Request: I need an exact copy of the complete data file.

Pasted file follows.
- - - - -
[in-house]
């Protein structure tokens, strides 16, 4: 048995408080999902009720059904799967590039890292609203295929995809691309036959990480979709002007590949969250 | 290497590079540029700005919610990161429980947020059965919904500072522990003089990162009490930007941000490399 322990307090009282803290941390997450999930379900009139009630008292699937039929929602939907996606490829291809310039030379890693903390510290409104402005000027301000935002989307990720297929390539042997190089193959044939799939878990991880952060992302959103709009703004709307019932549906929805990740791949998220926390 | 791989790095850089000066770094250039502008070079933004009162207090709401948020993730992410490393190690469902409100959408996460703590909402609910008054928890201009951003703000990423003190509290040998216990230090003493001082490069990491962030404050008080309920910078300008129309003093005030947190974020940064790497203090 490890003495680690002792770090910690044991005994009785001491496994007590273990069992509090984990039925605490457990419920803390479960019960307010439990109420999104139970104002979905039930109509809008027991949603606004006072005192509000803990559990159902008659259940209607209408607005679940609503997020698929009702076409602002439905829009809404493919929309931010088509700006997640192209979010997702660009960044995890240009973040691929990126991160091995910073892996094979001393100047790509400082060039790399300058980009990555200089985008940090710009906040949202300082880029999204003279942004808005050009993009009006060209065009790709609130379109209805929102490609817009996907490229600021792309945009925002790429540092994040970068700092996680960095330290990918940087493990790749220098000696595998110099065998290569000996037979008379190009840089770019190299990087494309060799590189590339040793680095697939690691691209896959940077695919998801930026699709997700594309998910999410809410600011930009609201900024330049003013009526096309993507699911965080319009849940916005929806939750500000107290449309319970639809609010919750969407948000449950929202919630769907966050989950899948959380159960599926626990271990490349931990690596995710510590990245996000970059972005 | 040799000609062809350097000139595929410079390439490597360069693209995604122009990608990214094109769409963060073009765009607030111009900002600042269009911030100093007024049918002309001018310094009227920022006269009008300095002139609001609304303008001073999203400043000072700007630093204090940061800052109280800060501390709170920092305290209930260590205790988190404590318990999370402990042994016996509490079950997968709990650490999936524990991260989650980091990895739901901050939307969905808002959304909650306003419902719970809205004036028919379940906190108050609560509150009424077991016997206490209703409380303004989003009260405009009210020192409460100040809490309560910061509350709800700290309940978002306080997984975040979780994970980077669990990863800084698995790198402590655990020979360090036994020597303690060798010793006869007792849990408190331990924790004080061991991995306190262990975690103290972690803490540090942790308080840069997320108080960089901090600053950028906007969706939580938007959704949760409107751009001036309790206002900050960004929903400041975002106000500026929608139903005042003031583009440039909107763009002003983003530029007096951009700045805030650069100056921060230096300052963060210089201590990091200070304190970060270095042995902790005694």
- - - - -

[in-house]
């Protein structure tokens, strides 16, 4: 048995408080999902009720059904799967590039890292609203295929995809691309036959990480979709002007590949969250 | 290497590079540029700005919610990161429980947020059965919904500072522990003089990162009490930007941000490399 322990307090009282803290941390997450999930379900009139009630008292699937039929929602939907996606490829291809310039030379890693903390510290409104402005000027301000935002989307990720297929390539042997190089193959044939799939878990991880952060992302959103709009703004709307019932549906929805990740791949998220926390 | 791989790095850089000066770094250039502008070079933004009162207090709401948020993730992410490393190690469902409100959408996460703590909402609910008054928890201009951003703000990423003190509290040998216990230090003493001082490069990491962030404050008080309920910078300008129309003093005030947190974020940064790497203090 490890003495680690002792770090910690044991005994009785001491496994007590273990069992509090984990039925605490457990419920803390479960019960307010439990109420999104139970104002979905039930109509809008027991949603606004006072005192509000803990559990159902008659259940209607209408607005679940609503997020698929009702076409602002439905829009809404493919929309931010088509700006997640192209979010997702660009960044995890240009973040691929990126991160091995910073892996094979001393100047790509400082060039790399300058980009990555200089985008940090710009906040949202300082880029999204003279942004808005050009993009009006060209065009790709609130379109209805929102490609817009996907490229600021792309945009925002790429540092994040970068700092996680960095330290990918940087493990790749220098000696595998110099065998290569000996037979008379190009840089770019190299990087494309060799590189590339040793680095697939690691691209896959940077695919998801930026699709997700594309998910999410809410600011930009609201900024330049003013009526096309993507699911965080319009849940916005929806939750500000107290449309319970639809609010919750969407948000449950929202919630769907966050989950899948959380159960599926626990271990490349931990690596995710510590990245996000970059972005 | 040799000609062809350097000139595929410079390439490597360069693209995604122009990608990214094109769409963060073009765009607030111009900002600042269009911030100093007024049918002309001018310094009227920022006269009008300095002139609001609304303008001073999203400043000072700007630093204090940061800052109280800060501390709170920092305290209930260590205790988190404590318990999370402990042994016996509490079950997968709990650490999936524990991260989650980091990895739901901050939307969905808002959304909650306003419902719970809205004036028919379940906190108050609560509150009424077991016997206490209703409380303004989003009260405009009210020192409460100040809490309560910061509350709800700290309940978002306080997984975040979780994970980077669990990863800084698995790198402590655990020979360090036994020597303690060798010793006869007792849990408190331990924790004080061991991995306190262990975690103290972690803490540090942790308080840069997320108080960089901090600053950028906007969706939580938007959704949760409107751009001036309790206002900050960004929903400041975002106000500026929608139903005042003031583009440039909107763009002003983003530029007096951009700045805030650069100056921060230096300052963060210089201590990091200070304190970060270095042995902790005694």